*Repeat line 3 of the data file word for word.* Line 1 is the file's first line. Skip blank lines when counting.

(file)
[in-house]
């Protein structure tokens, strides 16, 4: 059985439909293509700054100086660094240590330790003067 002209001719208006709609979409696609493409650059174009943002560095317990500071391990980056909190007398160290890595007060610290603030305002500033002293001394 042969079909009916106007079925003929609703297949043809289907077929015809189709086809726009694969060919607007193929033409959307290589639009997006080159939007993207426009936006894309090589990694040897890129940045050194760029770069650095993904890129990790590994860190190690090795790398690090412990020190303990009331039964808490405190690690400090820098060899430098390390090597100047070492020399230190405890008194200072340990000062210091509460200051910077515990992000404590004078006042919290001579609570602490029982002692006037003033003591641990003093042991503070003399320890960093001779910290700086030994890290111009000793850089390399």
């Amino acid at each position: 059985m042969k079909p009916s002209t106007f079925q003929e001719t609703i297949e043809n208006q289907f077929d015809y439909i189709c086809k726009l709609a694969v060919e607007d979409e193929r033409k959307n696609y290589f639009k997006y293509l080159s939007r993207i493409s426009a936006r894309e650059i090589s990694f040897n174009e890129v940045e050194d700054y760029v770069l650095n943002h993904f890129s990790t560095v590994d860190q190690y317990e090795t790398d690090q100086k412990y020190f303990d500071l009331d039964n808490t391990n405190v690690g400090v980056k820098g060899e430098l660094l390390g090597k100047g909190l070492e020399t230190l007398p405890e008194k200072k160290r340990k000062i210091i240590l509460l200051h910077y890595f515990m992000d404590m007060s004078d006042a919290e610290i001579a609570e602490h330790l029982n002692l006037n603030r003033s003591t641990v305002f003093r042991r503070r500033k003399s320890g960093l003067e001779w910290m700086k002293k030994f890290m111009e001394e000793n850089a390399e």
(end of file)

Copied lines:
């Amino acid at each position: 059985m042969k079909p009916s002209t106007f079925q003929e001719t609703i297949e043809n208006q289907f077929d015809y439909i189709c086809k726009l709609a694969v060919e607007d979409e193929r033409k959307n696609y290589f639009k997006y293509l080159s939007r993207i493409s426009a936006r894309e650059i090589s990694f040897n174009e890129v940045e050194d700054y760029v770069l650095n943002h993904f890129s990790t560095v590994d860190q190690y317990e090795t790398d690090q100086k412990y020190f303990d500071l009331d039964n808490t391990n405190v690690g400090v980056k820098g060899e430098l660094l390390g090597k100047g909190l070492e020399t230190l007398p405890e008194k200072k160290r340990k000062i210091i240590l509460l200051h910077y890595f515990m992000d404590m007060s004078d006042a919290e610290i001579a609570e602490h330790l029982n002692l006037n603030r003033s003591t641990v305002f003093r042991r503070r500033k003399s320890g960093l003067e001779w910290m700086k002293k030994f890290m111009e001394e000793n850089a390399e």